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You can't deny the first battles were on US-Texas soil. if the Mexican army didn't attack there would have been no war.

"American blood in American soil", a logic hard to question or argue against without being labelled as "un-american" or "unpatriotic".

Last but not least;
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God only knows why Mexico renounced its claims? I think the casualty numbers and taking of Mexico City did it.
I concur with Sylla1, a fascinating hypothesis, but I would add, another war for Mexico was not an attractive and profitable business to do again. Although Mexico "renounced" its claims only on papers ( it is more a "de iure" and not a "de facto" issues).

Many Mexicans view those lands as ontologically part of the Nation, by which no law or treaty can be over for what it is its rightful propriety.

Nota bene: As inflaming as it can be the aforementioned statement, it is more a passive collective thought than a proactive will.

PS.: Sylla1, I have to commend your wit and use of language while exposing and defending your points.

I hope that this "Mexican point of view" can complement the panorama and context, no intention to stir controversy.
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Old November 10th, 2012, 10:23 PM   #115

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Tlacaelel, you might want to translate your signature, since this is an English speaking
board, signatures have to be in English or at least have an accompanied translation.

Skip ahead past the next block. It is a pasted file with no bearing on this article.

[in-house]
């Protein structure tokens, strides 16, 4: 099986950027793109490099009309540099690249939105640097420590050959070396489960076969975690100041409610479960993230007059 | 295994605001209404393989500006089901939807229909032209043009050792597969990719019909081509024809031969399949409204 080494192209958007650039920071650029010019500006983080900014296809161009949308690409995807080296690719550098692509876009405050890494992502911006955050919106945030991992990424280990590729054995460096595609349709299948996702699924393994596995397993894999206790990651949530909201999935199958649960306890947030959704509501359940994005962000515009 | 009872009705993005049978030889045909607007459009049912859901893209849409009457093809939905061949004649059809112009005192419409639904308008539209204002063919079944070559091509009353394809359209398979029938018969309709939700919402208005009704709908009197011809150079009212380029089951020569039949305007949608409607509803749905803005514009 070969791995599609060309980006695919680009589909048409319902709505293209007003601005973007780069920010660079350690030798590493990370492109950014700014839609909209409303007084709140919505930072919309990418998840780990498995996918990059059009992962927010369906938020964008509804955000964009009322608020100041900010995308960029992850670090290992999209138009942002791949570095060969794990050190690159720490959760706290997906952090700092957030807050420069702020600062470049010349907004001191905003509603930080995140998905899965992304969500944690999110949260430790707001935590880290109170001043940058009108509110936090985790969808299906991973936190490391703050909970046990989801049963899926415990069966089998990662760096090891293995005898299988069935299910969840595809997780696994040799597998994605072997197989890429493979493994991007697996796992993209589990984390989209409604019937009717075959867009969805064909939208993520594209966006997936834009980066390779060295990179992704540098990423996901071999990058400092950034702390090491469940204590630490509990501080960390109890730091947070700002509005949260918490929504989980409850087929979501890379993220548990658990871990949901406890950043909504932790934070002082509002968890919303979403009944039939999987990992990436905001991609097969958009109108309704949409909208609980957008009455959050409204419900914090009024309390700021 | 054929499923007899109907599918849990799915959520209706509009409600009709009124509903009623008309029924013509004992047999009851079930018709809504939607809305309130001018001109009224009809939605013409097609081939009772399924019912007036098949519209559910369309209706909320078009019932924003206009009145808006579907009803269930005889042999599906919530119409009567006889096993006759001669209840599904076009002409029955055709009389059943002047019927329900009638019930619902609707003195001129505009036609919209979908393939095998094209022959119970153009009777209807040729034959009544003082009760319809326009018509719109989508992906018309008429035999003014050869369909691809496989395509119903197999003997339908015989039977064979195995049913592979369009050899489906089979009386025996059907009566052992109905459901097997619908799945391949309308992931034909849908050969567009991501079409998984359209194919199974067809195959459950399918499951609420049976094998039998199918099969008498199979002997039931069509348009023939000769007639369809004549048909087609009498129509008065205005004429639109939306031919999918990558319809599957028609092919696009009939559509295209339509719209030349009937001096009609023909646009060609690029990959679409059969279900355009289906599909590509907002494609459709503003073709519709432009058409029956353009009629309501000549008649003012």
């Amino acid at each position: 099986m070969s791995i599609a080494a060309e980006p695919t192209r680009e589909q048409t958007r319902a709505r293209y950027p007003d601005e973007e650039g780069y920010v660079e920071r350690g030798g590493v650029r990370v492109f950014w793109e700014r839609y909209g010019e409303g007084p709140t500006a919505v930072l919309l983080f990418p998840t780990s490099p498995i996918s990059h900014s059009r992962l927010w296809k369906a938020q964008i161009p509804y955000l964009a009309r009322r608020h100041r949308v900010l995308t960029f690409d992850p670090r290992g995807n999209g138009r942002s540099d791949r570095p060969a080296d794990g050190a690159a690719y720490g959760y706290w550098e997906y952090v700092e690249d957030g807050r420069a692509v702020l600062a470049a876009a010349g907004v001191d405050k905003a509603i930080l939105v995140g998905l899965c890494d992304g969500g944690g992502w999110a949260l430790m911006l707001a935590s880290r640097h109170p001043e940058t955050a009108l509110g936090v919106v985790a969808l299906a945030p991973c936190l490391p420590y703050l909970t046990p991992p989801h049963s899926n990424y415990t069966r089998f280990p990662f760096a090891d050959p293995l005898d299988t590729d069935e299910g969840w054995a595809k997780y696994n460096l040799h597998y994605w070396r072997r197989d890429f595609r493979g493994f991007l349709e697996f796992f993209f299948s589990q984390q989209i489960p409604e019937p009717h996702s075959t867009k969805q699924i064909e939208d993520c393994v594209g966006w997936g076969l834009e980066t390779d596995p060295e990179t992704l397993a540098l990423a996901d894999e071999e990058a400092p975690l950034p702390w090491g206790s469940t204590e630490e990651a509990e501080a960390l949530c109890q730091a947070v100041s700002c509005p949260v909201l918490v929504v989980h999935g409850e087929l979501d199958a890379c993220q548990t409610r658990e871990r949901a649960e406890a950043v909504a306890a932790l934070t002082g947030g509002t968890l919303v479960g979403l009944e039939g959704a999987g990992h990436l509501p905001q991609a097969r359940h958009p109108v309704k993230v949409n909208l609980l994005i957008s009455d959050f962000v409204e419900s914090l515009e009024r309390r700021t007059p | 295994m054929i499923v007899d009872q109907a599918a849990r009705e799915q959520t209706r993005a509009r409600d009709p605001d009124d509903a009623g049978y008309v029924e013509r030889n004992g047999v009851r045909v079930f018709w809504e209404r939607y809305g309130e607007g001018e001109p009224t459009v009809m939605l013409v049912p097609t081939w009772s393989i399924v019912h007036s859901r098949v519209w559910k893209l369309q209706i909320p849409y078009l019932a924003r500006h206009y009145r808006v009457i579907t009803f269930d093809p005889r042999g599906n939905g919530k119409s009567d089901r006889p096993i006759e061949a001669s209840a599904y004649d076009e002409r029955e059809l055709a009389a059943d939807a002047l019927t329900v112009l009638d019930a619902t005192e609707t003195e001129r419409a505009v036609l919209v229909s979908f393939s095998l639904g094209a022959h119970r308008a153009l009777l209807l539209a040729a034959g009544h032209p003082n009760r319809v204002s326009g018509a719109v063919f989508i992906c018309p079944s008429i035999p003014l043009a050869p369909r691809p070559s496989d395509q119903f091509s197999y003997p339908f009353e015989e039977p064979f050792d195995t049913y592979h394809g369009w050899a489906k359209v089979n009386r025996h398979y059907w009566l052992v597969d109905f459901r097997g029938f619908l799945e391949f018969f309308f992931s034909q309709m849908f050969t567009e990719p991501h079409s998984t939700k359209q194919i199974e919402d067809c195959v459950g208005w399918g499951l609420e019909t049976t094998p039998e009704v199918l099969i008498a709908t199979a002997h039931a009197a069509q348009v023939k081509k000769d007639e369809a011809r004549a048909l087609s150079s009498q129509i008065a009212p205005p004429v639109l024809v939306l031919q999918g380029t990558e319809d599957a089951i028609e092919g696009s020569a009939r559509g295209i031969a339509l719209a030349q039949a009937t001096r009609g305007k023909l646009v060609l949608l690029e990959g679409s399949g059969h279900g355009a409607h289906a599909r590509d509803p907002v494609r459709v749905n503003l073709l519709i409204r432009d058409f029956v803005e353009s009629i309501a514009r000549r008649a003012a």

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Old November 10th, 2012, 10:57 PM   #116

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^ Indeed. If google translation can be trustworthy, then it sounds like it is a part of a inoffensive poem.
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Old November 11th, 2012, 12:43 AM   #117

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Quote:
Originally Posted by tjadams View Post
Tlacaelel, you might want to translate your signature, since this is an English speaking
board, signatures have to be in English or at least have an accompanied translation.
Done, translating the sense of the poem in English isn´t too easy to let Google Translator do the job.
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Old November 11th, 2012, 01:10 AM   #118

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tough I do not know enough on the topic to contribute to it I have been following it for quite some time and I just wanted to say that your contribution is most valued Tlacaelel (you do have a hard name to pronounce)
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Old November 11th, 2012, 01:42 AM   #119

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Quote:
Originally Posted by Tlacaelel View Post
I hope that this "Mexican point of view" can complement the panorama and context, no intention to stir controversy.
Welcome to the forum, Tlacaelel, and thank you for sharing your viewpoint.
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Old November 11th, 2012, 06:28 AM   #120
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tough I do not know enough on the topic to contribute to it I have been following it for quite some time and I just wanted to say that your contribution is most valued Tlacaelel (you do have a hard name to pronounce)
His internet name could be Huitzilihuitl.